Volume III, Issue III Autumn 2004

Lugubria light

By Charlene Baldridge


The Love of Three Oranges
Written by Carlo Gozzi
Adapted by Nona Ciobanu
Directed by Nona Ciobanu

Mandell Weiss Forum
La Jolla Playhouse
University of California, San Diego campus
Through January 2

It is commonly agreed that the theatrical style called commedia dell'arte most likely originated in the marketplaces of 16th century Italy and, with its set of stock characters, was spread throughout Europe by traveling theater troupes. The true roots of commedia go back even further, to ancient Rome and Athens.

The Love of Three Oranges Later practitioners and developers of the style were Moliere (1622-1673) in France and Carlo Gozzi (1720-1806) in Italy. Commedia continues to flourish today, influencing and informing comedy, whether on screen or in the theater.

When La Jolla Playhouse Artistic Director Des McAnuff was on an international cultural exchange in Bucharest in 2002, he met Romanian director Nona Ciobanu and her collaborator Iulian Baltatescu and invited them to bring Ciobanu's adaptation of Gozzi's "The Love of Three Oranges" to La Jolla. The text of the fairytale is adapted for American audiences by James Magruder. The language is colloquial, with amusing topical references that include a nod to McAnuff's current Broadway production, "Dracula, the Musical."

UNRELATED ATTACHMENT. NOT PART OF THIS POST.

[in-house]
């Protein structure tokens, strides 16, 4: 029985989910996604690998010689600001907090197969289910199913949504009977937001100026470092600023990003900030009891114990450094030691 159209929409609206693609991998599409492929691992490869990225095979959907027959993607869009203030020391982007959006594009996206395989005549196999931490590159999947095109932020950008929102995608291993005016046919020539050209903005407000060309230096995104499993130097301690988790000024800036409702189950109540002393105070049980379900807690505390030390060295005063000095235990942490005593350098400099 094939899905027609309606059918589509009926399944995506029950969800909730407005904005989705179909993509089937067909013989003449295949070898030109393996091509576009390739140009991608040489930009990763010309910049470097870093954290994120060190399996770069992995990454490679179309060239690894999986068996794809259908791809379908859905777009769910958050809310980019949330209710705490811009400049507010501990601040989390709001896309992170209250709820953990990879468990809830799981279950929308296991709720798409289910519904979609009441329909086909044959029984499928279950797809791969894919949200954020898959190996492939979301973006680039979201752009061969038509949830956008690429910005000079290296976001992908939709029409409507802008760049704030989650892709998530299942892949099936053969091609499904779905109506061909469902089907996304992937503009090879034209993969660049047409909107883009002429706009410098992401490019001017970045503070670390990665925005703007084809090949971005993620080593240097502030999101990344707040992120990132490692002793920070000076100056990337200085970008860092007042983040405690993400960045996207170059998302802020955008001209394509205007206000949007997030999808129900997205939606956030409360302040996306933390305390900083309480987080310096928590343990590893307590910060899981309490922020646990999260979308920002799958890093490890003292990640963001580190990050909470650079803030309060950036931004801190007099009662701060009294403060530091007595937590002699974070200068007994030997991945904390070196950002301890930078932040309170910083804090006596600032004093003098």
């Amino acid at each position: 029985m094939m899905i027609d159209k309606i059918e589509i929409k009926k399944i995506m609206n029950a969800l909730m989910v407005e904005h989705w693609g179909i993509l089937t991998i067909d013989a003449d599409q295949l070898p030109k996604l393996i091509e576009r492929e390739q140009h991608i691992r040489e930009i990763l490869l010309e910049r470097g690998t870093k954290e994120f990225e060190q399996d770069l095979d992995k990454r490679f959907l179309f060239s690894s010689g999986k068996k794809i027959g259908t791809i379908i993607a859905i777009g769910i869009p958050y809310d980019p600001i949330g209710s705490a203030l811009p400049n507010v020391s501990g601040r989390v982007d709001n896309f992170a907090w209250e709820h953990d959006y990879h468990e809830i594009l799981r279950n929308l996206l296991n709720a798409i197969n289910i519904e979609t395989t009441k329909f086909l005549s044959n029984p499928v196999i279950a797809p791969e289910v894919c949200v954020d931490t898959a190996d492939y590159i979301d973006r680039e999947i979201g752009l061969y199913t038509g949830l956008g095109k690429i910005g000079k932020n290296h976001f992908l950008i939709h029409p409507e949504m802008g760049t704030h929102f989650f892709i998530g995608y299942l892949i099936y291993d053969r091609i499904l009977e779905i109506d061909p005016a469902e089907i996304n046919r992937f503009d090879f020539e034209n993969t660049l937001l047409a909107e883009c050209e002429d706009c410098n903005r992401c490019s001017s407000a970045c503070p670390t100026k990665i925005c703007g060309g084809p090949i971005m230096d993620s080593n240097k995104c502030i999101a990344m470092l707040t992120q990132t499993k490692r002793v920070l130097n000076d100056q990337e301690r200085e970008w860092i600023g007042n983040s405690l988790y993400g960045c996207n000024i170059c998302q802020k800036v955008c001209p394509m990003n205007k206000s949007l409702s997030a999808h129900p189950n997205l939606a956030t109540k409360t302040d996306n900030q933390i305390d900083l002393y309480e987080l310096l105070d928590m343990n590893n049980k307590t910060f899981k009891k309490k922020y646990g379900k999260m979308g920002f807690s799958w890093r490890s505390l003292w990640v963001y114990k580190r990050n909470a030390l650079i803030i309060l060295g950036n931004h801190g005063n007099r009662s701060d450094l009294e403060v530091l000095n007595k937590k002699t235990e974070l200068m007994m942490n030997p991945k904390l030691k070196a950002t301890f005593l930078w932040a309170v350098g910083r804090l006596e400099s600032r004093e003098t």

As newborns, the facile ensemble of nine vocalizes in singsong, made-up language. All are skilled mimes. Chief among them are Jim Parsons as the naive, hypochondriac and melancholy Prince Tartaglia; Time Winters as his concerned father, King Silvio of Lugubria; John Altieri as his physically adept sidekick and companion on the oranges escapade; and Donald Corren as both Pantalone and the evil witch, Fata Morgana, who casts a spell on Tartaglia, causing him to go in search of the Three Oranges. Tina Benko flies through the yellow sky as Celio, who confers with the wind, Farfarello, also Winters. Would-be usurpers of the throne are Carmen Gill as Clarice and Owiso Odera as Leandro. Colette Beauvais plays Fata Morgana's Kid, among others.

Co-designed by Baltatescu and Ciobanu, the costumes are fashioned of the same cloth as the curtain. Colored ruffs and hats delineate characters. With feet like a toddler's pajamas, Parsons' costume covers an immense belly with an "outie" umbilicus, which makes him look both infantile and flatulent. Throughout the quest for the Oranges, Parsons is totally captivating, whether humping the giantess or meeting and falling in love with his Orange Princess, Ninetta, pertly played by Pascale Armand.

The stage of the Mandell Weiss Theatre is bare except for a large yellow-orange curtain that stretches across the back wall of the rectangular playing area. The curtain not only gives birth to all the players, it becomes the fearsome giantess Creonta, guardian mother of the Oranges. As if by magic the curtain morphs as well into the bed of Prince Tartaglia and the throne of King Silvio.

Ciobanu's directorial style – free of Molierian frippery – is pure, amusing and refreshingly offbeat. The production has an ephemeral quality, as if this stage, this cloth, these actors will vanish when the show is done. It's a sad, wonderful, magical feeling to carry into one's dreams.

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